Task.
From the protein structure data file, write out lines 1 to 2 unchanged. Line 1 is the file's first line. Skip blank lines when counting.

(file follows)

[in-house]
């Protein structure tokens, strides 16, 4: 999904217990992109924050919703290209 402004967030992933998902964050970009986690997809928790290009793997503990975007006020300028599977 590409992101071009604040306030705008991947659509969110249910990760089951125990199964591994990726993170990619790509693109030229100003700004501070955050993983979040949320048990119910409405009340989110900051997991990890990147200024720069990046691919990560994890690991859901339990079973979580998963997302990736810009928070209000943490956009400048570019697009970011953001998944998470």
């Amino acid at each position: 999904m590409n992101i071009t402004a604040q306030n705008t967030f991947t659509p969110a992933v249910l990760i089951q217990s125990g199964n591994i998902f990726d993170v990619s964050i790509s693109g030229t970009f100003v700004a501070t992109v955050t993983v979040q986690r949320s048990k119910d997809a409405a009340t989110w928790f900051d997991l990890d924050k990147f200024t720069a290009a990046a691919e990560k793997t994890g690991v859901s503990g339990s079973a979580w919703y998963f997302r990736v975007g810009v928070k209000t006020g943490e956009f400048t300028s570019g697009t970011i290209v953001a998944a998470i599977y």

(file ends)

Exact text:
[in-house]
């Protein structure tokens, strides 16, 4: 999904217990992109924050919703290209 402004967030992933998902964050970009986690997809928790290009793997503990975007006020300028599977 590409992101071009604040306030705008991947659509969110249910990760089951125990199964591994990726993170990619790509693109030229100003700004501070955050993983979040949320048990119910409405009340989110900051997991990890990147200024720069990046691919990560994890690991859901339990079973979580998963997302990736810009928070209000943490956009400048570019697009970011953001998944998470």